“To attack industrial society, as would the sentimental equalitarian, because it is based on subordination instead of on formal equality is a misunderstanding of the nature of both industry and society. Like every other institution that coordinates human efforts to a social end, the corporation must be organized on hierarchical lines. But, also, everybody from the boss to the sweeper must be seen as equally necessary to the success of the common enterprise.”
—Peter F. Drucker
Formal authority is essential in all organizations. Peter Drucker spent a lifetime working on methods to legitimatize formal authority.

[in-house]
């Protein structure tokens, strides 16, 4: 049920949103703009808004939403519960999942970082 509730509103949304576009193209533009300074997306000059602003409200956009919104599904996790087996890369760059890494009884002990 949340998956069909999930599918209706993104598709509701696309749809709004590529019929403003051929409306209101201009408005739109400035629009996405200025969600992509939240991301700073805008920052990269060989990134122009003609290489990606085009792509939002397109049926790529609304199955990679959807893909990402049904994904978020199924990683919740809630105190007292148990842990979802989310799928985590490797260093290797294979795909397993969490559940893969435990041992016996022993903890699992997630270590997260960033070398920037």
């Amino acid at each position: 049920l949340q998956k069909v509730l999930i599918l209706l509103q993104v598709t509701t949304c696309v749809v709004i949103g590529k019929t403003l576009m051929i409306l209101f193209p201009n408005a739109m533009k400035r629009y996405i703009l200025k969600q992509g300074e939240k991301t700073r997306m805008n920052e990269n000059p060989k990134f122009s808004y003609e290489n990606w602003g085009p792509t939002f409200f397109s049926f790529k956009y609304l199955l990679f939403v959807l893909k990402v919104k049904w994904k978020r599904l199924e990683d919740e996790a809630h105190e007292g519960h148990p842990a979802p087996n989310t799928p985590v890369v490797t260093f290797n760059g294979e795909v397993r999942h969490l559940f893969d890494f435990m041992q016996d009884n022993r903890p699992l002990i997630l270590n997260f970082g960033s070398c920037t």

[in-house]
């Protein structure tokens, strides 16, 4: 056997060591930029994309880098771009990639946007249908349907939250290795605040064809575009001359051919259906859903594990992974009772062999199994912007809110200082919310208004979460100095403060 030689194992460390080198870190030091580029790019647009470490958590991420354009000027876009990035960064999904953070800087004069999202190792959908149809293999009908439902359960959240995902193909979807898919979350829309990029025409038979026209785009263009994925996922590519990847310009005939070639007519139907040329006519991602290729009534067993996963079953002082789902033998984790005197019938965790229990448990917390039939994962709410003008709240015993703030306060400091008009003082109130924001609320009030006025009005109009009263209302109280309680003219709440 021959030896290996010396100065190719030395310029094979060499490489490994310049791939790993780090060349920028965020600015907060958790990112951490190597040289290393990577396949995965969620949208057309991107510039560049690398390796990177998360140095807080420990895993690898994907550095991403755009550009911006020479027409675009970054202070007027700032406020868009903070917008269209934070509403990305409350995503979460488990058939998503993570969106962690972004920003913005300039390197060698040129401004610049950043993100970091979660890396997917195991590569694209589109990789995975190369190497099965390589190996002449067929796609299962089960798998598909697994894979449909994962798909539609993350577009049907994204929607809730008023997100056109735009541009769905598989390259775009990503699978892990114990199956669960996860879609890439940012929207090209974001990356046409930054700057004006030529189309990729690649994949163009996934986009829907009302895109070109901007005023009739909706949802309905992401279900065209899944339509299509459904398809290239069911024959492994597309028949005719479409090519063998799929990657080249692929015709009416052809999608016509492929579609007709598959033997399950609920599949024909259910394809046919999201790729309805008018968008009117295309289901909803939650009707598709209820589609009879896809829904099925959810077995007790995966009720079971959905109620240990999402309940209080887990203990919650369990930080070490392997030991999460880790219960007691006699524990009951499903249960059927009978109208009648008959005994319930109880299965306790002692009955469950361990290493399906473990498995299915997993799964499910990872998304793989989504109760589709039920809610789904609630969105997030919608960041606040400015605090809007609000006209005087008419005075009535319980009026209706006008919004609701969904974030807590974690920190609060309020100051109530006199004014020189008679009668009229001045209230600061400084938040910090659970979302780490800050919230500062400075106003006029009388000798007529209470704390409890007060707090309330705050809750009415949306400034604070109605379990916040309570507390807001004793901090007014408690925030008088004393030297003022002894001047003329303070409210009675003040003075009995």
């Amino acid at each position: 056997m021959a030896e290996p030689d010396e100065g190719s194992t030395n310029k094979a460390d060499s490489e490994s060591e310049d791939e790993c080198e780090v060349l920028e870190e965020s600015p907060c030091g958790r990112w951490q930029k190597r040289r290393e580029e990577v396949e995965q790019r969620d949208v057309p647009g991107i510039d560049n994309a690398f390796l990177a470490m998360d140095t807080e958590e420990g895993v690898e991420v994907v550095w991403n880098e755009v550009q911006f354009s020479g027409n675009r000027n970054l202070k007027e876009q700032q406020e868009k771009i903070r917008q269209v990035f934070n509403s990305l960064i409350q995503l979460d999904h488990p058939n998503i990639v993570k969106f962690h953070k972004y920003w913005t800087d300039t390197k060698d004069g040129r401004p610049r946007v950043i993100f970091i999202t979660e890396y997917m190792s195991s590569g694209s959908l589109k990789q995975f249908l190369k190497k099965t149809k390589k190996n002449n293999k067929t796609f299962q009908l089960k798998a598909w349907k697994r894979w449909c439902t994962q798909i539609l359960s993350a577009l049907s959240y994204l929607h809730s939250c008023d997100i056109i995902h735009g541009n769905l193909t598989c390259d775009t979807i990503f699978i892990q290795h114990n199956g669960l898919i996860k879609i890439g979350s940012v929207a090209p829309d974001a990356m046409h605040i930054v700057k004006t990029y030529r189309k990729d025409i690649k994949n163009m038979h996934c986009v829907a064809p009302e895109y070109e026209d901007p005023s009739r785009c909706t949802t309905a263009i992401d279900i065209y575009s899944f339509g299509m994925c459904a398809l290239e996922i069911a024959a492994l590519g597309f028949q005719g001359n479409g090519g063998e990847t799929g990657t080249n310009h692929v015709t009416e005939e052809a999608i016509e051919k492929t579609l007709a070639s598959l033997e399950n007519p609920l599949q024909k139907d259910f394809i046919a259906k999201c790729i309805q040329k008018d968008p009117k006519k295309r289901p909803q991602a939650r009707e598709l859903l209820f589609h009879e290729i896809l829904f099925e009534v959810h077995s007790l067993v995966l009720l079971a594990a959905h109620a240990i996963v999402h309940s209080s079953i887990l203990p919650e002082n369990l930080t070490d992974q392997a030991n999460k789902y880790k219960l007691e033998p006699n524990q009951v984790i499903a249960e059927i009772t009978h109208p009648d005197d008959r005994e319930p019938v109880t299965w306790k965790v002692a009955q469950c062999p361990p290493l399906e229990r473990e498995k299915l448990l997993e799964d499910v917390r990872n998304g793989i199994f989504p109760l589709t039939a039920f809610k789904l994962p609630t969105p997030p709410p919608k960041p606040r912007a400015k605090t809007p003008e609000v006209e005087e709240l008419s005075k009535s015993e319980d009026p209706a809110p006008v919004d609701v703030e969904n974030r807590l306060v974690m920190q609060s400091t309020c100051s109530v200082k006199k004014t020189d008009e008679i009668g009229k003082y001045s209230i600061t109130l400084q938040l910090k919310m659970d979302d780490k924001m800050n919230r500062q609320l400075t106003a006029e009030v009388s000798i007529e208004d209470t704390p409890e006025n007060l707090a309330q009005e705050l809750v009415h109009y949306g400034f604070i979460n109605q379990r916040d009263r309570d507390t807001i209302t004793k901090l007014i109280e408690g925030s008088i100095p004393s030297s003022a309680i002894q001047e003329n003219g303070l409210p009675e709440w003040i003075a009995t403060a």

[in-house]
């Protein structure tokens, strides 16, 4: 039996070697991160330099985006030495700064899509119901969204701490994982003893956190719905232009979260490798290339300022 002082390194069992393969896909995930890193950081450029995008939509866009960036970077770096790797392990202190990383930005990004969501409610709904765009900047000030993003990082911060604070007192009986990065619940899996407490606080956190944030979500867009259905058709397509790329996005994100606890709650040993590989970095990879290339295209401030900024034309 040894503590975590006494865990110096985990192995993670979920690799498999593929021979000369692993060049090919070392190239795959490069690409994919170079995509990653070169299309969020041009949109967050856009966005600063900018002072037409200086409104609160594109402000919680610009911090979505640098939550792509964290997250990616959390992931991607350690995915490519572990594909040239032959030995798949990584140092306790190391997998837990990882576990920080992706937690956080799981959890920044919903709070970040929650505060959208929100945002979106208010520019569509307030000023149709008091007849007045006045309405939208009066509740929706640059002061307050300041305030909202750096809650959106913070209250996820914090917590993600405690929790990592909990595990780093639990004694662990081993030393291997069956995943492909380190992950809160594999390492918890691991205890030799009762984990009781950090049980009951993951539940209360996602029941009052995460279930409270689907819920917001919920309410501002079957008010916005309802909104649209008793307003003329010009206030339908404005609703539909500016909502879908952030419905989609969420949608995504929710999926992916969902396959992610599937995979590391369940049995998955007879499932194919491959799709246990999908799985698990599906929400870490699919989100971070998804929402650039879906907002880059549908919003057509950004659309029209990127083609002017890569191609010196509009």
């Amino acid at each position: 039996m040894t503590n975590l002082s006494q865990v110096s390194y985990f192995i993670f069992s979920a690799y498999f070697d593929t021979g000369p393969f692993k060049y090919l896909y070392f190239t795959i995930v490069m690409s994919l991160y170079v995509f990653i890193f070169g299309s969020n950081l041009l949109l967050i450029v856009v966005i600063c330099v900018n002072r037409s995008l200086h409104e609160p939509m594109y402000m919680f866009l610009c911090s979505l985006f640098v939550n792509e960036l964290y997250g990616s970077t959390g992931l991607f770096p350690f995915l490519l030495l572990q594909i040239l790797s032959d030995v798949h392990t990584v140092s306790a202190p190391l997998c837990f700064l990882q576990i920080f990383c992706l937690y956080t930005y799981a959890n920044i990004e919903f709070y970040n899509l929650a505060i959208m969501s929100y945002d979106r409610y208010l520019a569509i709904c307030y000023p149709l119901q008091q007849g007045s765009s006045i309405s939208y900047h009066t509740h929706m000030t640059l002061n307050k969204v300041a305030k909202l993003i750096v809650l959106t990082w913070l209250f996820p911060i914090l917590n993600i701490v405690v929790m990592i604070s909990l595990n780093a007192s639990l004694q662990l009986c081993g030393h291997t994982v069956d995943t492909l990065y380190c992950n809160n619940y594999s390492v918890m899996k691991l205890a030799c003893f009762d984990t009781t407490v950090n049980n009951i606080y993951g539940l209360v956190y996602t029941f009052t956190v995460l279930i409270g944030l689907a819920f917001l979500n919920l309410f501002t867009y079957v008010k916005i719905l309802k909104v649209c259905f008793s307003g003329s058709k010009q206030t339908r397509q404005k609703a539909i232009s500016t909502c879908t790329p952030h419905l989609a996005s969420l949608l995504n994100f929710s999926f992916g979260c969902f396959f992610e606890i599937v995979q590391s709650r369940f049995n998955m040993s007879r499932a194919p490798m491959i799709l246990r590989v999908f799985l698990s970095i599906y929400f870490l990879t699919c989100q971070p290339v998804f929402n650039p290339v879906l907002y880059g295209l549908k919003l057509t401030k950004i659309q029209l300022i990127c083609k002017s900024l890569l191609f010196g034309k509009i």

Ultimately, this requires commitment by all to the mission of an organization and a leadership style promoting both responsibility-based management and servant leadership.
Responsibility-based management is embodied in Drucker’s proposal that everyone assume a certain level of managerial responsibility for his or her task and work group. Servant leadership recognizes the dignity of work and of the worker.
Individual dignity is a fundamental human right derived, in the United States, from the trajectory of human rights following the thinking of the Enlightenment and the writings of our Founding Fathers. When translated into organizing the cooperative effort of organizations, it leads to equality of opportunity, which is the promise of our nation.